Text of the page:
A street artist is a person who creates their art or craft in public, most usually on streets, for monetary reward. Some artists also sell their art or craft. Artists include portrait artists, caricaturists, artists who replicate famous paintings on the street itself or on large canvases, hair braiders, friendship bracelet makers and many others.
The term 'street artist' is sometimes used more broadly to mean any persons involved in street performance or busking. These include musicians, acrobats, jugglers, living statues, and street theatre performers.
Street artists receive monetary reward for their art or craft either by donations being given in a hat, bottle or can or by the selling of their art or craft to the public. Some jurisdictions consider the selling of street art as street trading which therefore requires a license.
Street artists can be seen throughout the world. In some countries street artists will set up spontaneously wherever they like, but may run the risk of being moved on or even arrested by the police if municipal ordinances prohibit their display or their actions are against the law. In other countries, street artists can be licensed by the local or municipal authorities so they may legally sell their artwork. These municipal street artist licences usually place limitations on where the artist can perform as well as regulate what they are allowed to sell. Limitations on what the artists can sell is often the authority's attempt to allow only handmade items of the artists' creation and not the manufactured work of others. San Francisco, Berkeley, and Seattle are American cities that regulate the display and trade of street artists.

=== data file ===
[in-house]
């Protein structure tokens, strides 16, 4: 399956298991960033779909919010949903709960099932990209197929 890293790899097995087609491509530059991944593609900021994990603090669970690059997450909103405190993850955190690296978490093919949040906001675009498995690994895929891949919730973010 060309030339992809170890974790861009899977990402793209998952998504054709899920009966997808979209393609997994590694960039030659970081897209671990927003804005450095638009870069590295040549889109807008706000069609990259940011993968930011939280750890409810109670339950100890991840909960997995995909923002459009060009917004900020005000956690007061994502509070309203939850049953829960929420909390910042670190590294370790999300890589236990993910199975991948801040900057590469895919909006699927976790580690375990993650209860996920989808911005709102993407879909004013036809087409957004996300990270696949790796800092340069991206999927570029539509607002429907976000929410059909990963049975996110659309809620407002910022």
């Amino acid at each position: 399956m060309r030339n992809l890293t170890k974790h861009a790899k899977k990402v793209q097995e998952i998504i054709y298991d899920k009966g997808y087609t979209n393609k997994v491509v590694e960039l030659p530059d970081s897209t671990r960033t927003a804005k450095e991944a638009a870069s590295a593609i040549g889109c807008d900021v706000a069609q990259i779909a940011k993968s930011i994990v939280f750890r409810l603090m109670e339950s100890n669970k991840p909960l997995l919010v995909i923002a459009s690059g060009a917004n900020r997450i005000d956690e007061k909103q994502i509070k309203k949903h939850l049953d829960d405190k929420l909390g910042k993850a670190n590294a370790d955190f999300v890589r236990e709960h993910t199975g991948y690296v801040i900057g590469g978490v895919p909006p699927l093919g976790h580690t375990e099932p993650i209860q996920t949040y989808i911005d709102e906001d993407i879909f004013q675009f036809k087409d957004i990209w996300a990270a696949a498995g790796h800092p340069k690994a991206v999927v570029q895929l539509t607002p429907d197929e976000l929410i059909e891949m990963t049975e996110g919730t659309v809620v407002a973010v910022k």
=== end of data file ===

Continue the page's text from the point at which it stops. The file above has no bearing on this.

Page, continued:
In New York City, street artists have an advocacy group that has won numerous Federal lawsuits on their free speech rights. 
An example of a caricature, a popular form of street art
- Street painting
- Street art
- Pike's Place Public Market of Seattle
- Street Artists Program of San Francisco
- Yarn bombing
Media related to Street artists at Wikimedia Commons